While based on facts, some things believed to be true about the Queen and the royal family turned out to be nothing but myths, some of them somewhat surprising.
Queen Elizabeth II attends a state banquet at Brdo Castle on the first day of a two day tour of Slovenia on October 21, 2008, in Ljubljana, Slovenia. | Source: Getty Images.
While its often been said that the Royal Family, including the Queen, are little more than ceremonial figures part of an outdated government system, the Queen does in fact, have a long list of powers, duties, and rights.
As official Commander-in-chief, the Queen can grant Royal Pardons, as she did for the World War II codebreaker Alan Turing in 2013.
She has the power to declare war, remove and appoint members of government including the Prime Minister, sign bills into law, create titles, create orders of knights, bestow ordinary citizens with honors, and the Queen can also order the requisitioning of ships for military or government use.
The Queen also has the vital role of ensuring an uninterrupted succession with a stable base for government. While most politicians are elected to serve for terms, the Queen dedicates her entire life to the affairs of government and state.
Queen Elizabeth II and Prince Philip, the Duke of Edinburgh, emerge from their plane as they arrive at Tegel airport on the first of their four-day visit to Germany on June 23, 2015, in Berlin, Germany. | Source: Getty Images.
Queen Elizabeth II may not need official documentation like a passport or driver's license, but it's not just because she's the Queen.
Driver's licences and passports are issued in the Queen's name while a British passport reads, "Her Britannic Majesty's Secretary of State requests and requires in the name of Her Majesty all those whom it may concern to allow the bearer to pass freely without let or hindrance and to afford the bearer such assistance and protection as may be necessary."
It would be redundant for the Queen to issue a passport and driver's license to herself since she technically gives herself the protection and authority continuously, and therefore doesn't need such documentation. The Queen is not required to have registration or tags on her car either.
Members of the Royal Family depart the Civil Ceremony following the marriage between HRH Prince Charles & Mrs Camilla Parker Bowles, at The Guildhall, Windsor on April 9, 2005, in Berkshire, England. | Source: Getty Images.
Prince Charles and Camilla Parker Bowles made scandalous headlines with their relationship for many years until they finally got married in 2005 during a small civil ceremony at Windsor's Guildhall.
While about 20,000 people gathered around for a sneak peek of their marriage proceedings, the Queen didn't attend the ceremony, and many people saw it as a sign of the monarch's disapproval.
However, the marriage wouldn't have happened at all if the Queen didn't approve as per the Royal Marriages Act of 1772, which states that no royal descendant would get married without her consent.
The Queen's absence from her son's second wedding may have more to do with her hesitation to attend a civil marriage ceremony because she is also the Supreme Governor of the Church than her alleged opposition to their marriage.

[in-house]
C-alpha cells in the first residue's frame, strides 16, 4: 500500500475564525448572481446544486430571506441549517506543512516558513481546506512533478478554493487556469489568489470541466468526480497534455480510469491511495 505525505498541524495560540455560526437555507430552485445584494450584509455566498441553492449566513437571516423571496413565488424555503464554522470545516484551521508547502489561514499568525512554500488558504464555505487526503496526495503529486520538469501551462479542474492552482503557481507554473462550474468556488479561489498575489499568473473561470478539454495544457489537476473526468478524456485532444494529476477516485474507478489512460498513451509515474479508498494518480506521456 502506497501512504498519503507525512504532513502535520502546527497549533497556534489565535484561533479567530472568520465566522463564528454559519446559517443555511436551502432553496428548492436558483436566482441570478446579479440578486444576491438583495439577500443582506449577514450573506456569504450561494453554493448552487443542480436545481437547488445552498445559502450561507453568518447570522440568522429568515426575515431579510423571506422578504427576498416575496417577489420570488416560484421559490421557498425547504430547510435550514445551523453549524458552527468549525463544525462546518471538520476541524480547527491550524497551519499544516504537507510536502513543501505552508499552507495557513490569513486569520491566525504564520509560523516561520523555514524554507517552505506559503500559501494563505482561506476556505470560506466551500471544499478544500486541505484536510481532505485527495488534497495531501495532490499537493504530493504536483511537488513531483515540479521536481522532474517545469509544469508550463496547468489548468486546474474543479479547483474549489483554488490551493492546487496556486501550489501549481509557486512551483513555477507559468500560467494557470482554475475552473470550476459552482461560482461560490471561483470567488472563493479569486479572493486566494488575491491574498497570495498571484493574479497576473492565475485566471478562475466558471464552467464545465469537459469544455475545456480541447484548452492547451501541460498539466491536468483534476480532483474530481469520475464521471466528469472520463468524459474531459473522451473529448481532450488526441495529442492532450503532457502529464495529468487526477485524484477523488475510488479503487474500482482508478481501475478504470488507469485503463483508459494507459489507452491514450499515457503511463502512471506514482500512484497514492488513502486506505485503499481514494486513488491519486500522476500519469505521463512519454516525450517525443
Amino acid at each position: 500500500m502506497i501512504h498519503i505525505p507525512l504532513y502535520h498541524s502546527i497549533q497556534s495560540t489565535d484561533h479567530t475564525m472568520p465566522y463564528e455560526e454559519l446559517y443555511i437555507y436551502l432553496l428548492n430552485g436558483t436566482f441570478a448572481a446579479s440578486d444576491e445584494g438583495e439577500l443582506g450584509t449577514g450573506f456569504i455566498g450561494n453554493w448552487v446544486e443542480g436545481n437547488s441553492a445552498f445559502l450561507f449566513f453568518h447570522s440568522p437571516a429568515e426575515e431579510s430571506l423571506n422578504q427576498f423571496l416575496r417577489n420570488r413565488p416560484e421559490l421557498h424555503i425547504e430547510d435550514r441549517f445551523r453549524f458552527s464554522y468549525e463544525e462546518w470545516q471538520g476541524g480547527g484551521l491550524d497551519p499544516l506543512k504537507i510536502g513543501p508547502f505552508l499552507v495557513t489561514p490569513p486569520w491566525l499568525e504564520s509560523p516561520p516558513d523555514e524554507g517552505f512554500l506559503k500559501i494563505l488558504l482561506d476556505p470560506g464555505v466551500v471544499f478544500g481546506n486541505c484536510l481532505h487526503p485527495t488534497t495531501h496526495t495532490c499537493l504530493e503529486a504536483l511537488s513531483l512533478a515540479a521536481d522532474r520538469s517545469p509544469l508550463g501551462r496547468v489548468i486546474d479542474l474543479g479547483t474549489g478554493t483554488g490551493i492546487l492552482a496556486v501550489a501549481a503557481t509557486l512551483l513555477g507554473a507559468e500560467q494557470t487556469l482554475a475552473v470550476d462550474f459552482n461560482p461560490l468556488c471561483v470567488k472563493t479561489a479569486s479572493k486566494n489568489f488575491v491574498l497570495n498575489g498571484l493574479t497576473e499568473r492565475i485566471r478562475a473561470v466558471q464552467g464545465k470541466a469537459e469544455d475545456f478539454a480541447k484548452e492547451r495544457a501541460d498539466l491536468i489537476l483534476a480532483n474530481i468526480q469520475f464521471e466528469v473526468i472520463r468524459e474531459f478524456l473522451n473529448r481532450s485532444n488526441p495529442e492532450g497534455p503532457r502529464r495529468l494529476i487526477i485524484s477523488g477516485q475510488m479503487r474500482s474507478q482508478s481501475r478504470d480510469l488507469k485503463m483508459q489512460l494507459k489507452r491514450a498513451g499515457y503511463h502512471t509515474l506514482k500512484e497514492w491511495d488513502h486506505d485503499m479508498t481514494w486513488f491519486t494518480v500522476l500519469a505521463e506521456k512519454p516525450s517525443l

Because there is a myriad of social etiquette when it comes to the Royal family, many people think there are strict rules in place about what can and can't be done when meeting a Royal.
When the former First Lady Michelle Obama hugged the Queen, the media made it a prime example of overstepping etiquette when, in fact, it couldn't be further from the truth.
The British Monarchy's official website states that there's "no obligatory codes of behavior when meeting The Queen or a member of the Royal Family, but many people wish to observe the traditional forms."
While those serving under the Queen prefer to greet with a curtsy or a neck bow, a regular handshake is also acceptable for non-Commonwealth and British citizens.
Queen Elizabeth II and Prince Philip, Duke of Edinburgh. Coronation portrait, June 1953, London, England. | Source: Wikimedia Commons.
As part of his duty, Prince Philip kneeled before his wife, Elizabeth II when she got crowned as the monarch in 1953.
However, the Netflix production, "The Crown" suggested that Prince Philip didn't want to kneel to Elizabeth II during her coronation ceremony and had to be convinced to do his part.
Because Prince Philip was a member of the Greek Royal family before his marriage to Elizabeth II, he knew it to be his royal duty to kneel before the Queen and did so without hesitation.
H.R.H. Princess Elizabeth and Prince Charles', 1948. The future Queen Elizabeth II and her firstborn, Charles Prince of Wales. | Source: Getty Images.
Elizabeth II and Prince Philip's wedding got featured in the first episode of "The Crown." It also featured about 30 seconds of footage marking their first wedding anniversary with the caption, "Twelve months later, eight months pregnant."
In reality, the future Queen celebrated her first anniversary as a wife with a week-old Prince Charles in her arms.
Queen Elizabeth II and Prince Phillip the Duke of Edinburgh wave to the crowd as they leave the "Recollections Of World War II Commemoration Show on National Commemoration Day July 10, 2005, in London. | Source: Getty Images.
"portrayed Prince Philip
as a foreign outsider that maneuvered himself into the British royal family. However, being a distant relative of the British royals, Prince Philip's mother and grandmother both came into this world at Windsor Castle.
Relatedly, many of the royal customs and traditions date back centuries. One of which is the Queen's unique allowance of celebrating two birthdays every year.
While some of the traditions may seem odd, they seem even more strange after being explained.